Undoubtedly the name and attributes of the absolute Mediator belong to no other than to Christ, for being one person, and yet both man and God, He restored the human race to the favour of the Heavenly Father: One Mediator of God and men, the man Christ Jesus, who gave Himself a redemption for all (1 Tim. ii. 5, 6).

And yet, as the Angelic Doctor teaches, there is no reason why certain others should not be called in a certain way mediators between God and man, that is to say, in so far as they co-operate by predisposing and ministering in the union of man with God (Summa, p. III, q. xxvi., articles 1, 2). Such are the angels and saints, the prophets and priests of both Testaments; but especially has the Blessed Virgin a claim to the glory of this title.

For no single individual can even be imagined who has ever contributed or ever will contribute so much towards reconciling man with God. She offered to mankind, hastening to eternal ruin, a Savior, at that moment when she received the announcement of the mystery of peace brought to this earth by the Angel, with that admirable act of consent in the name of the whole human race (Summa. p. III, q. xxx., art. 1). She it is from whom is born Jesus; she is therefore truly His mother, and for this reason a worthy and acceptable "Mediatrix to the Mediator."

As the various mysteries present themselves one after the other in the formula of the Rosary for the meditation and contemplation of men's minds, they also elucidate what we owe to Mary for our reconciliation and salvation. No one can fail to be sweetly affected when considering her who appeared in the house of Elizabeth as the minister of the divine gifts, and who presented her Son to the Shepherds, to the kings, and to Simeon.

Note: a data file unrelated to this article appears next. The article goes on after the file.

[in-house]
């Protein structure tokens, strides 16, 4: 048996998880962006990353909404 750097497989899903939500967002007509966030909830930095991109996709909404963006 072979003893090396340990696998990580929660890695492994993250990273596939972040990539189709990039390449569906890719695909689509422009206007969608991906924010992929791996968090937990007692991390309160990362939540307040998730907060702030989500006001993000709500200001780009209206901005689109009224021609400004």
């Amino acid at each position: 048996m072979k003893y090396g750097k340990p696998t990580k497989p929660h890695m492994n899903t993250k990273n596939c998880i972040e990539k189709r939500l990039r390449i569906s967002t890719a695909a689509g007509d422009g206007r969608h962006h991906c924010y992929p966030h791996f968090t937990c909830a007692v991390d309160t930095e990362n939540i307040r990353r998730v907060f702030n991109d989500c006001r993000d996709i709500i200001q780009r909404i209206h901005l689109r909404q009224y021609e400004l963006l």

Moreover, one must remember that the Blood of Christ shed for our sake and those members in which He offers to His Father the wounds He received, the price of our liberty, are no other than the flesh and blood of the virgin, since the flesh of Jesus is the flesh of Mary, and however much it was exalted in the glory of His resurrection, nevertheless the nature of His flesh derived from Mary remained and still remains the same (de Assumpt. B. V. M., c.v., among the Opera S. Aug).
 -- Pope Leo XIII, Fidentem piumque animum

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Sunday, October 20, 2013

Dawn Eden speaking in Silver Spring

Cool! Dawn Eden's coming to give a talk at my parish -- St. Andrew Apostle, in Silver Spring, MD -- on October 30 at 8 pm. She'll be discussing the topic of her latest book, My Peace I Give You: Healing Sexual Wounds with the Help of the Saints.

A Votive Mass of the Sacred Heart will be offered at 7 pm for the healing of spiritual wounds.

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Saturday, October 19, 2013

The blessings of domestic peace, the foretaste of the peace of heaven

The form of prayer We refer to has obtained the special name of "Rosary," as though it represented by its arrangement the sweetness of roses and the charm of a garland. This is most fitting for a method of venerating the Virgin, who is rightly styled the Mystical Rose of Paradise, and who, as Queen of the universe, shines therein with a crown of stars. So that by its very name it appears to foreshadow and be an augury of the joys and garlands of Heaven offered by her to those who are devoted to her. This appears Clearly if we consider the nature of the Rosary of Our Lady.